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Rating: 4.7/5 (3 votes cast)

 

JOHN WICK: CHAPTER 2


When making an action sequel, Hollywood tends to take the ‘more is more’ route without necessarily understanding what exactly is it that audiences need more of. So the default approach is to go for bigger, busier, noisier set pieces in an effort to one-up the original. Michael Bay’s “Transformers” franchise is a textbook example. ‘More is more’ is already the man’s mantra to begin with, but the way he’s gone from excess to excess with every subsequent instalment has rendered all but the first one unwatchable.

The problem is that these filmmakers obsess over amplification, when they really should focus on expansion. What’s the difference? Well, ever notice how the best sequels don’t just dish out more of the same, magnified two-fold? There is a genuine effort to take the best parts of the original and develop it from there. So you get to discover more about the world and characters that you loved in the first place. That’s expansion.

That’s what “John Wick: Chapter 2” offers up in spades, and that’s what makes it one of the best action sequels out there.



It certainly wasn’t shy about its ambitions either. The original dropped in out of nowhere and surprised the hell out of everyone. The second time out, there was an actual expectation. And it wasn’t enough to just have bigger, more elaborate action. Not that a movie made by a bunch of former stuntmen was ever going to drop the ball in that regard. So it comes as no surprise that director Chad Stahelski (minus his co-helmer David Leitch this round) has over-delivered. With seemingly effortless aplomb too. The man knew what the stakes were, how high the bar was that he’d set for himself, and he more than met the challenge.

“Chapter 2” is stuffed to the brim with brilliant action, with every set piece designed, choreographed, and executed to a level of polish akin to Hollywood’s best musicals. There’s a fluidity of movement to the fights and gunplay that makes them enthralling to watch. Copious brain-splattering headshots notwithstanding, I wouldn’t hesitate to call the action elegant, even balletic. This is as close as anyone’s ever come to making extreme violence seem classy. I love how much care they’ve put into crafting the look of the film, with night scenes often bathed in colour-coded mood lighting, and visually stunning sets like a trippy hall of mirrors for the climatic showdown. All these elevate the action to something approaching art-film territory.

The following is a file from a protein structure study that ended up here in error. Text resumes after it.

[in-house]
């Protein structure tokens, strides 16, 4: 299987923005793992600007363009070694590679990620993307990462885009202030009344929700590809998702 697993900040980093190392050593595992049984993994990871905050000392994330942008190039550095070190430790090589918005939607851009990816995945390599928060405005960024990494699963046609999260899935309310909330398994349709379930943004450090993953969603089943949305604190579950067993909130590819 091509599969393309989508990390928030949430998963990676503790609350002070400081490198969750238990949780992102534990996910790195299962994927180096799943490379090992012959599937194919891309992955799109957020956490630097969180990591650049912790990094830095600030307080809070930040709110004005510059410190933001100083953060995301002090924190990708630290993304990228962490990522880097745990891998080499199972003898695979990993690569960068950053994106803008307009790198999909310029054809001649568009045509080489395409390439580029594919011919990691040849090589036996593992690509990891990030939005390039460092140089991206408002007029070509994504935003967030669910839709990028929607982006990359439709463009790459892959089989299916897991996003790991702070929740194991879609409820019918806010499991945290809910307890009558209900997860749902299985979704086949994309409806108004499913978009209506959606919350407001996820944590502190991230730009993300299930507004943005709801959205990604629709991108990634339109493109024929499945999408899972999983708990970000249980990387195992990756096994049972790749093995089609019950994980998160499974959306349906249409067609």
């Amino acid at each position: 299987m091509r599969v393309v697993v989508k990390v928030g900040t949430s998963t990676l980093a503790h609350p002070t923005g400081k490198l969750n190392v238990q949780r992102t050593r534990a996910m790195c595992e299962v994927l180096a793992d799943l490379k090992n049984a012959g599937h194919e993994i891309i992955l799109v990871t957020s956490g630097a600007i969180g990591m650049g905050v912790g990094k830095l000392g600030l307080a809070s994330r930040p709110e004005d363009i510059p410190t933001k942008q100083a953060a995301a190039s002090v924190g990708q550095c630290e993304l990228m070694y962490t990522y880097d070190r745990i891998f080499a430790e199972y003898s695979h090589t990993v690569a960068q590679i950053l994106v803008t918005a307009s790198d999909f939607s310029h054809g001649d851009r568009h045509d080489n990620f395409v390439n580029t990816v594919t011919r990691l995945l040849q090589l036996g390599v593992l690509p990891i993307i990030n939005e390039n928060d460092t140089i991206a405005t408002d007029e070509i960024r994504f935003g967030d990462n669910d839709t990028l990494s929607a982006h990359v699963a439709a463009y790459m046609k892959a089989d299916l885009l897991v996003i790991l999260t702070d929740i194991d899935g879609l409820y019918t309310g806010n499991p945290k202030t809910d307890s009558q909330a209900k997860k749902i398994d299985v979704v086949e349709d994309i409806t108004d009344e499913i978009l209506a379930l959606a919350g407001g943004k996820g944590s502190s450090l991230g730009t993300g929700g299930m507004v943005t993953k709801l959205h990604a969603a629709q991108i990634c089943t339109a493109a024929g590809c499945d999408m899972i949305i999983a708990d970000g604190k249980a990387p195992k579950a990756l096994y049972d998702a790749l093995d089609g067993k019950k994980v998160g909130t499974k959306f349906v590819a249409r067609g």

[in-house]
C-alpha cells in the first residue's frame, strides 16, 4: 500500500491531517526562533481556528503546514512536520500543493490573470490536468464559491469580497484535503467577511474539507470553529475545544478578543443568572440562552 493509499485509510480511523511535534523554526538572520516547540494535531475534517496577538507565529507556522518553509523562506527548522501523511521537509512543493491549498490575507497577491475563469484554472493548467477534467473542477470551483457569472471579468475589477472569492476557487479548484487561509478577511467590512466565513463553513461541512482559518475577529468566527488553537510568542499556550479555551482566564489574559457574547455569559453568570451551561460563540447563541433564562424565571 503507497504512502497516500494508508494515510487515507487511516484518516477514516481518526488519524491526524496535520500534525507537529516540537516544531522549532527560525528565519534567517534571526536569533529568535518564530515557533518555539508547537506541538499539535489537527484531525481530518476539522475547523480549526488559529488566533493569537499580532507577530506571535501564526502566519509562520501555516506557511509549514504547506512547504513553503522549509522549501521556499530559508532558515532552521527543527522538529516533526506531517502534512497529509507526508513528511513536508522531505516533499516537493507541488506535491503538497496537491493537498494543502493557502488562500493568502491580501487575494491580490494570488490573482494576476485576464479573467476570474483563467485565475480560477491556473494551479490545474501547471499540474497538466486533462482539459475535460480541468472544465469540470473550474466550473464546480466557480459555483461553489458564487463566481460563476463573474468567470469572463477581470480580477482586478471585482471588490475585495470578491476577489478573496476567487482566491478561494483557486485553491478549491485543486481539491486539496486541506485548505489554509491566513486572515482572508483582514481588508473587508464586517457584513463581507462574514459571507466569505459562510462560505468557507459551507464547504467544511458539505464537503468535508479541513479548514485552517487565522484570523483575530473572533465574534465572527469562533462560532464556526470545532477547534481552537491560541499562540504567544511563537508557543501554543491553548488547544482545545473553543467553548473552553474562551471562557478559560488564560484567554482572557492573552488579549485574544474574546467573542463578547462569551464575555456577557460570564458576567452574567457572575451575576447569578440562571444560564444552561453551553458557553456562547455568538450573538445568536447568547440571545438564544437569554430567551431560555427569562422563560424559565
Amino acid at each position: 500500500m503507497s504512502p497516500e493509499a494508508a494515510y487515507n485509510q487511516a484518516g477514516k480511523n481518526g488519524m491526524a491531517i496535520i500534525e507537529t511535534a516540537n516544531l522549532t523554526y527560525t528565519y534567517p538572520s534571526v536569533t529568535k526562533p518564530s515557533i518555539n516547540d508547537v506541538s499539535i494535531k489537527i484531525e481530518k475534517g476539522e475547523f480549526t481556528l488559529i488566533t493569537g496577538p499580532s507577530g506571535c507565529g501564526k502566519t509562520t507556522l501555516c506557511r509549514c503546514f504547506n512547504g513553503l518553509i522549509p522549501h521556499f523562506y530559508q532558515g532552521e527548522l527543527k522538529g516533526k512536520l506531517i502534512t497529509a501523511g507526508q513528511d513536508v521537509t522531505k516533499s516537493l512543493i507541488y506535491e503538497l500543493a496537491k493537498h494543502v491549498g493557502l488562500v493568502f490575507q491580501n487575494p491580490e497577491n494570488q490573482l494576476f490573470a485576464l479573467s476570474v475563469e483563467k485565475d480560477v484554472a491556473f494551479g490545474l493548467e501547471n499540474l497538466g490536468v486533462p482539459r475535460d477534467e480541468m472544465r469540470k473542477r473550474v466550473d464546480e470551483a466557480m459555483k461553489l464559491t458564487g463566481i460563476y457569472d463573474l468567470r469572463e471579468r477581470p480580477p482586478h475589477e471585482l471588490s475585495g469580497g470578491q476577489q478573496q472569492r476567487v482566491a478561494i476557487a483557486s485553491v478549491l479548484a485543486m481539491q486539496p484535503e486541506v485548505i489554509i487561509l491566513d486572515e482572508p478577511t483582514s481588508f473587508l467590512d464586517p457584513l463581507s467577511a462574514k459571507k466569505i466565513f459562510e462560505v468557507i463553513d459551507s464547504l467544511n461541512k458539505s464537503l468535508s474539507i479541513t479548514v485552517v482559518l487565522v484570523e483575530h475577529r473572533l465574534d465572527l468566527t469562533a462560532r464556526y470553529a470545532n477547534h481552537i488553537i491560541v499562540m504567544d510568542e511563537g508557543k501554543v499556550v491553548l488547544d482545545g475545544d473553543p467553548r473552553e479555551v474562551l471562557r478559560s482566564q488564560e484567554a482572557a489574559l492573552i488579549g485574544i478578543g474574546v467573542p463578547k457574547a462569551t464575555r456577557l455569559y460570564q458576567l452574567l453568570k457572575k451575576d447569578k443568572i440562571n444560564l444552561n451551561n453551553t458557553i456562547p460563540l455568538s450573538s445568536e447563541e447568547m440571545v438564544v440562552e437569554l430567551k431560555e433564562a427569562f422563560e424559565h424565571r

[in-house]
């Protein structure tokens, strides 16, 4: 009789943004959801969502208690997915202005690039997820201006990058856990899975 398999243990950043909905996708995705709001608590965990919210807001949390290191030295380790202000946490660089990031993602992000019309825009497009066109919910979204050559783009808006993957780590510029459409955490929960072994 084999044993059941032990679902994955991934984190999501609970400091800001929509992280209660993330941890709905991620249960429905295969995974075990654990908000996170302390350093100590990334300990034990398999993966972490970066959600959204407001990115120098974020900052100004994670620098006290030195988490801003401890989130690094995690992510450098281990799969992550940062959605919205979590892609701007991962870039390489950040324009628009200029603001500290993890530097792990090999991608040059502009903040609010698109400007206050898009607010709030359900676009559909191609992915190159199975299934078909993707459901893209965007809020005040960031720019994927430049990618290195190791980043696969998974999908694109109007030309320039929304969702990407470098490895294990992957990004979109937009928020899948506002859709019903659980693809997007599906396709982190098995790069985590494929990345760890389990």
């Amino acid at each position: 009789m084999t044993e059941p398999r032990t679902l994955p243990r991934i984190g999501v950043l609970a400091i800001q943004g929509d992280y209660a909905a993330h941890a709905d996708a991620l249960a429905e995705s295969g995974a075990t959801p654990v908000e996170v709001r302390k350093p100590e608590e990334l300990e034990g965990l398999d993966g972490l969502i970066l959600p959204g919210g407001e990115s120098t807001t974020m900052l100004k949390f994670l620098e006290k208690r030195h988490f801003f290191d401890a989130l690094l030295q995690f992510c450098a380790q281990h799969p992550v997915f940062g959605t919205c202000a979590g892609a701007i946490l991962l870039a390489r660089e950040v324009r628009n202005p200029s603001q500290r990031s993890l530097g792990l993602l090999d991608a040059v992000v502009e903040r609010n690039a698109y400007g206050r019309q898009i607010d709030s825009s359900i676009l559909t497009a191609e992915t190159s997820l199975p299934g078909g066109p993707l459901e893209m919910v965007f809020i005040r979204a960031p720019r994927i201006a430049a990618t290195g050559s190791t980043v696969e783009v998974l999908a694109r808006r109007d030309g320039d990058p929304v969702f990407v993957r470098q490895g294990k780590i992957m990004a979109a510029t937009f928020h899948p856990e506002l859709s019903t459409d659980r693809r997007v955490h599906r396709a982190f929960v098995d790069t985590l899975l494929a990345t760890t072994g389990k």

Stahelski eschews in-fashion techniques like shaky-cam and rapid-fire cutting, rightfully denouncing them as a crutch to hide weak choreography, unprepared actors, or a general lack of know-how and invention. His style might appear fresh to Western eyes, though he’s simply observing what Hong Kong Cinema has been doing for decades, where the camera gives viewers the space and time to really let the performers shine.

Of course, a lot of hard work goes into planning and training in order for the performers to shine. So Stahelski’s greatest asset is actually Keanu Reeves. All the planning in the world by the best stunt choreographers isn’t going to translate if your star is unable or unwilling to pull it off. Say what you will about his acting abilities, Reeves is severely underrated as a physical performer. Acting is often as much about body language, and here the guy truly embodies an expert killer.



He committed to months of intensive weapons and martial arts training — with every fibre of his being, according to Stahelski — and it has paid off handsomely on screen. Reeves is slightly less convincing in the more sedate, dialogue-driven moments, but even then he manages to convey the world-weariness of a man trapped by his deadly past.

If this sequel were to be judged solely on the action alone, it’d already rank pretty high on the list of must-sees. But Stahelski is proving that his skills aren’t just limited to the technical department. He understands the true potential of “John Wick” as a franchise, and it lies far beyond the car chases, gunfights, or hand-to-hand combat. It’s in the richness of the universe Wick and his ilk inhabit, and for a storyteller it’s a veritable goldmine.



The first film offered a tantalising glimpse of this universe, with its impossibly cool fashions, quaint honour systems, and timeless safe havens for assassins like the Continental Hotel. Everyone who came out of that movie was left wishing for a sequel, if only to see more of this stuff.

Stahelski and his writer Derek Kolstad happily oblige, widening the scope just enough to reveal new delights. And it feels special, like that well-connected friend sneaking you through the back door of a members-only club. The sequel lets us in on just how extensive and sophisticated this industry of professional killers really is, how they have their own unique culture, laws, and even currency.